Was Working in One of Our Local Mills Like Working in a Coal Mine?






About 4,000 weavers and artisans from the Scottish lowlands arrived in Lanark County around 1820. Because of the textile industry background of these settlers, Lanark County became the centre of the textile industry in eastern Ontario. Almost two dozen woollen firms once existed along the length of the Mississippi between Pakenham and Maberly. Carding (brushing/preparing) and fulling (scouring and thickening) mills augmented the wool industry and supported villagers in towns such as Clayton, Fallbrook and Maberly.


Almonte Mill-Photo-www.bytown.net

Letter to the Editor-Almonte Gazette 1879

Dear Sir,

Eleven hours of confinement in a factory is neither conducive to physical or mental
health, and surely both of these are of sufficient importance to be considered in the
decision of the question. I would therefore join in the appeal made to the employers of labour to assist in building up a strong physical and intellectual population in Almonte and Carleton Place. Let us relax the strain upon the one and affording more opportunity for the cultivation of the other, both of which objects would be secured by reducing the present fatiguing hours which make an employee’s day.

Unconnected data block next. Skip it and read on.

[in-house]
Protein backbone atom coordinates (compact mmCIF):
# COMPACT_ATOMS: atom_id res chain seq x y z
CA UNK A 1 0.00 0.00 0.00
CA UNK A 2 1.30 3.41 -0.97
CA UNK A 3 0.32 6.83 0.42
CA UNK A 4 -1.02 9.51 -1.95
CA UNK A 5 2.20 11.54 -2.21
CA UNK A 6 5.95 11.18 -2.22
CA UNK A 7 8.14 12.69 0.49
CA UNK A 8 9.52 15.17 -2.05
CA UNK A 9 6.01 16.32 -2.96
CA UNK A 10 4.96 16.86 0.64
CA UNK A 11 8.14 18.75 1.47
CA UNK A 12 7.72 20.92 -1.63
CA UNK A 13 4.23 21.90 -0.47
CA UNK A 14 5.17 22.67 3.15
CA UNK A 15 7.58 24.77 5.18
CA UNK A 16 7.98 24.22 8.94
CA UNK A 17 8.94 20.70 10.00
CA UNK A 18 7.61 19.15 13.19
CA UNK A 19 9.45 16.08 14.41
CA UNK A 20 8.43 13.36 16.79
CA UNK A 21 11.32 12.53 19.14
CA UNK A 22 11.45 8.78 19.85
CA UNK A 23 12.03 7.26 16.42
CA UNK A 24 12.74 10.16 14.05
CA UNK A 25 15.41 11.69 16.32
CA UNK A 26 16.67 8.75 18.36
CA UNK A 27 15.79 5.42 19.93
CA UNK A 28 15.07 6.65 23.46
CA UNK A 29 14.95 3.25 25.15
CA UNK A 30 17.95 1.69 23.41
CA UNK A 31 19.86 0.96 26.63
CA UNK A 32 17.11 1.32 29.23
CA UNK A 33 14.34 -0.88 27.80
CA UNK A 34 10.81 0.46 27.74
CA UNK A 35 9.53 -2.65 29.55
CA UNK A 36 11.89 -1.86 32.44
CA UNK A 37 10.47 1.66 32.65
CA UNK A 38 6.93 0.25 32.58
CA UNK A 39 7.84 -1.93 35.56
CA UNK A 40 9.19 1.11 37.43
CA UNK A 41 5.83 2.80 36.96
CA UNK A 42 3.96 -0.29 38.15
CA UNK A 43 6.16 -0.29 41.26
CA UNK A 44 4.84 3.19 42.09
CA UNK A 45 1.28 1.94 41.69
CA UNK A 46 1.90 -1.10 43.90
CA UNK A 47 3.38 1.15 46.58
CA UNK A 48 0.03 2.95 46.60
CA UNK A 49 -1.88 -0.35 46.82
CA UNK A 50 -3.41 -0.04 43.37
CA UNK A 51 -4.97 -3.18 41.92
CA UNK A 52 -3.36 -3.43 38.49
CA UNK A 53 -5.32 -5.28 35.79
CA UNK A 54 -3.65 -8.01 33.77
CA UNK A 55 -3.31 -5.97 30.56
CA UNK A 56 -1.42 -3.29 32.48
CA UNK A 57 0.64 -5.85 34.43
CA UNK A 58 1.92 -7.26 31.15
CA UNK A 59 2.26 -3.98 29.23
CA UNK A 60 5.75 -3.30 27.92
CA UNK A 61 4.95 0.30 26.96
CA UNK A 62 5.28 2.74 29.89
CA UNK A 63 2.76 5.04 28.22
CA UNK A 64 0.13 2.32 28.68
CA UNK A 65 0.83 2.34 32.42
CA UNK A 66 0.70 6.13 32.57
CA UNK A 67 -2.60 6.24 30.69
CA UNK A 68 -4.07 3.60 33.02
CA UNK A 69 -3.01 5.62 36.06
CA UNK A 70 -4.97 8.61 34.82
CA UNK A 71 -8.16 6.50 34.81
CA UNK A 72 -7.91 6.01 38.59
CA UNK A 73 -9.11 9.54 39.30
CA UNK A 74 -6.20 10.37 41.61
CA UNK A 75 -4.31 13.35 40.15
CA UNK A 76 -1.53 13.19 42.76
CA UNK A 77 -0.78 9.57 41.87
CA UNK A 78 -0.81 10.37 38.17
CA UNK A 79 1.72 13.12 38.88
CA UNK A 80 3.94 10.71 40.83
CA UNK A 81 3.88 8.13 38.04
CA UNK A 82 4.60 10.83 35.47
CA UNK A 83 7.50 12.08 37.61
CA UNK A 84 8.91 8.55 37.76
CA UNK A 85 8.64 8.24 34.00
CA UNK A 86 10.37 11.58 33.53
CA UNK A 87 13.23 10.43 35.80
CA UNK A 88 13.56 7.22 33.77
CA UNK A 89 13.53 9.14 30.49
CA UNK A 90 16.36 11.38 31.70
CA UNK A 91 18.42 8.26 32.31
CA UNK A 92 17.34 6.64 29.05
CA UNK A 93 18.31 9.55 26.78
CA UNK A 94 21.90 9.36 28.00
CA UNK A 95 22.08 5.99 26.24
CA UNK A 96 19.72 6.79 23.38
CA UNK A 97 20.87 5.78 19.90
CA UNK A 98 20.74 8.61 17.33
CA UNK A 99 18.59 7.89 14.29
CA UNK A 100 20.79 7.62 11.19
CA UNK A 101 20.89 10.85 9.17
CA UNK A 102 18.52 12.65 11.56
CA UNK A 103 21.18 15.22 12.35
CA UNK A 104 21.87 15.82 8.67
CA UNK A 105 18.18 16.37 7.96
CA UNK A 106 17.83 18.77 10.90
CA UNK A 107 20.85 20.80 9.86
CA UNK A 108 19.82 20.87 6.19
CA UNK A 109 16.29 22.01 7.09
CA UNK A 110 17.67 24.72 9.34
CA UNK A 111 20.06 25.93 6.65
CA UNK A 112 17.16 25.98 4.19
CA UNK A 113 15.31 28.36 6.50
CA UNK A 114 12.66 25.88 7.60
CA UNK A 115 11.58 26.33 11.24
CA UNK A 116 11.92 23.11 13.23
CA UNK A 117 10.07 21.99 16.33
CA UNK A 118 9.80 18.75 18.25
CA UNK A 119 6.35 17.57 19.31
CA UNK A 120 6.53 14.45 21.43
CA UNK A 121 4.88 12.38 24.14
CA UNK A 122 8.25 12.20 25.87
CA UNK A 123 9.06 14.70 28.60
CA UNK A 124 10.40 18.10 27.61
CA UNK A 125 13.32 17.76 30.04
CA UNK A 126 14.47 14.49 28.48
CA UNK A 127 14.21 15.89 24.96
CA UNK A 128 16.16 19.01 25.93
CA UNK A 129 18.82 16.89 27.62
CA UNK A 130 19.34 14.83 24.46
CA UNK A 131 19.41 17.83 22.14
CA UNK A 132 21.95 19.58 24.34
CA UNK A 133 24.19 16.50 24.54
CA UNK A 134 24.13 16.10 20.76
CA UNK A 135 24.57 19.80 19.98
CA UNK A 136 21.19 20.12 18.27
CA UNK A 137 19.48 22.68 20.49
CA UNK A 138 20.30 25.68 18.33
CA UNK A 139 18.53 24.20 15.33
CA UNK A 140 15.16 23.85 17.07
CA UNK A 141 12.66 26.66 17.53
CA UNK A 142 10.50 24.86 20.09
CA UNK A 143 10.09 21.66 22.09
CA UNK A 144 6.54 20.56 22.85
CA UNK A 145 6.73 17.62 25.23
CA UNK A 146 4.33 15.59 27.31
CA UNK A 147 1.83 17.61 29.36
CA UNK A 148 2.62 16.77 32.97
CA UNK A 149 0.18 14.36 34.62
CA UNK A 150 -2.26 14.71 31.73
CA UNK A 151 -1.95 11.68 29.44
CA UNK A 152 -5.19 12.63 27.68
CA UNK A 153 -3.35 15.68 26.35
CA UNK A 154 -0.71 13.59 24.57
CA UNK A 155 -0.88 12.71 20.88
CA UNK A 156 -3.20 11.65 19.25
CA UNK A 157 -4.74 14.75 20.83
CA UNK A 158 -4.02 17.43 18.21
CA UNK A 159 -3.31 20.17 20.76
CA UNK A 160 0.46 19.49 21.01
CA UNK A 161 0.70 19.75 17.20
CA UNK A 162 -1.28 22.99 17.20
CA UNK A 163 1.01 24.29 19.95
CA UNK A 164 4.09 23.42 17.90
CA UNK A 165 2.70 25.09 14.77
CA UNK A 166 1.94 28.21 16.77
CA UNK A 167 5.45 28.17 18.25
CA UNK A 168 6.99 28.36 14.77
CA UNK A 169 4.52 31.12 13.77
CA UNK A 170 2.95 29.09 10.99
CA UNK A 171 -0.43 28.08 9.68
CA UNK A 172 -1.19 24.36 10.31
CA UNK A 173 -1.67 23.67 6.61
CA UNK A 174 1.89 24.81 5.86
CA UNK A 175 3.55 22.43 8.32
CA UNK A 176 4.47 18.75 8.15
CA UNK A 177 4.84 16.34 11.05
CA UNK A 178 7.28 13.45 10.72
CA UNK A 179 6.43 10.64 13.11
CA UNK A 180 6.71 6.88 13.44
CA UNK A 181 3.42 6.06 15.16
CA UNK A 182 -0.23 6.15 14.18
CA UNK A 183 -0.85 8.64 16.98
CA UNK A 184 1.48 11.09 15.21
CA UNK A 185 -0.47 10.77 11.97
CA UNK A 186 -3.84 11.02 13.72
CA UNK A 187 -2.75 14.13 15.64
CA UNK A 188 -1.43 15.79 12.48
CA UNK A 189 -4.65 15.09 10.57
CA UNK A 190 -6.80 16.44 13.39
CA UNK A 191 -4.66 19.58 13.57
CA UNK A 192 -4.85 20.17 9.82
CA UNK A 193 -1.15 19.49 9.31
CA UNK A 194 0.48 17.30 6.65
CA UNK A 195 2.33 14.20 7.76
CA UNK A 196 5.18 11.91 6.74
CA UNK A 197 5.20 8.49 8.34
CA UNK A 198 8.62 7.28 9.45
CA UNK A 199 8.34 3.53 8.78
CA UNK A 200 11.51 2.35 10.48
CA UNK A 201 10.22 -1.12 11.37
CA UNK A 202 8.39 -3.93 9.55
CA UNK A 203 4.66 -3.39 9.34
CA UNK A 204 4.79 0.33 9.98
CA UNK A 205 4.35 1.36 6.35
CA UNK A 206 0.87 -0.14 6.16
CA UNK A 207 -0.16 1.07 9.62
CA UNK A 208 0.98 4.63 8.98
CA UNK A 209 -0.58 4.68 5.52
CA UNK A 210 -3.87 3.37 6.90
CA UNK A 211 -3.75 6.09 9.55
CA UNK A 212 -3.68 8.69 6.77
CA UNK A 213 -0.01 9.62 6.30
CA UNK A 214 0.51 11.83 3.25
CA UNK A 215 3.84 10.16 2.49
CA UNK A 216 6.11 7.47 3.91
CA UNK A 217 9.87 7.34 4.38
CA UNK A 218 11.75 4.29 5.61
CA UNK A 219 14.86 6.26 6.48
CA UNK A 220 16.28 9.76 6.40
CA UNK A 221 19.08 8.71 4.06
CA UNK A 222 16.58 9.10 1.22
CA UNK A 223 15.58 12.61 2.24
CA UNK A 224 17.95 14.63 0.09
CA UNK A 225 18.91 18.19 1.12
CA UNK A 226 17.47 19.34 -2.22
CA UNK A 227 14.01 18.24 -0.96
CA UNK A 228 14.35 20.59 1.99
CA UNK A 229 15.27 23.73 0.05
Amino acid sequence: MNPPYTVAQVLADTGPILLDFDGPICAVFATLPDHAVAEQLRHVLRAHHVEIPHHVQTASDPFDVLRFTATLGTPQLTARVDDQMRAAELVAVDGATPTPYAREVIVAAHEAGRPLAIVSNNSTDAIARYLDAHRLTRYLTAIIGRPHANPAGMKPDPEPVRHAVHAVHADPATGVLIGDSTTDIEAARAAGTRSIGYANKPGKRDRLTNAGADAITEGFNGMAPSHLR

Textile Mill at Appleton, Ontario, Canada

Teskey Mills- Photo-www.bytown.net
Let our employers pass through the factories during the last hour of the present
day, and note carefully the many silent but expressive evidences that will surround
them. Nature has been and is strained almost to its utmost, and they will soon come
to the conclusion that the last hour cannot be a very profitable one.
Many of the employees are heads of families, and the early hour at which they leave
home and the late- one of their return prevent them seeing the younger
branches of their families oftener than once a week; thus the feeling of our nature
which should be the most carefully guarded and cherished, are stunted in their growth,
and harm is done to both parent of a child.



Hawthorne Mill Carleton Place

Some of us have bluntly introduced the wages question, but I think that may safely be left to the honor of the employers (and past experience proves that they are all honorable men) to be settled thus: -many of the employees work by the piece, and if, as contend, the reduction of the hours would not diminish the production, then it is evident there would be as great a demand upon the day hand; as now, and therefore having to do the same work, though in less time, they should be paid the same.

Perth Mill- Perth Remembered

In thus putting the matter I have appealed to the higher nature of the employers, but
still there is in us all a certain selfishness that is more likely to second an appeal of
this kind, it it can be shown that the parties making the change would not suffer by it,
and upon this point an ounce of fact is worth a ton of speculation.


A Friend


Photo by Linda Seccaspina –Mississippi Valley Textile Mill Museum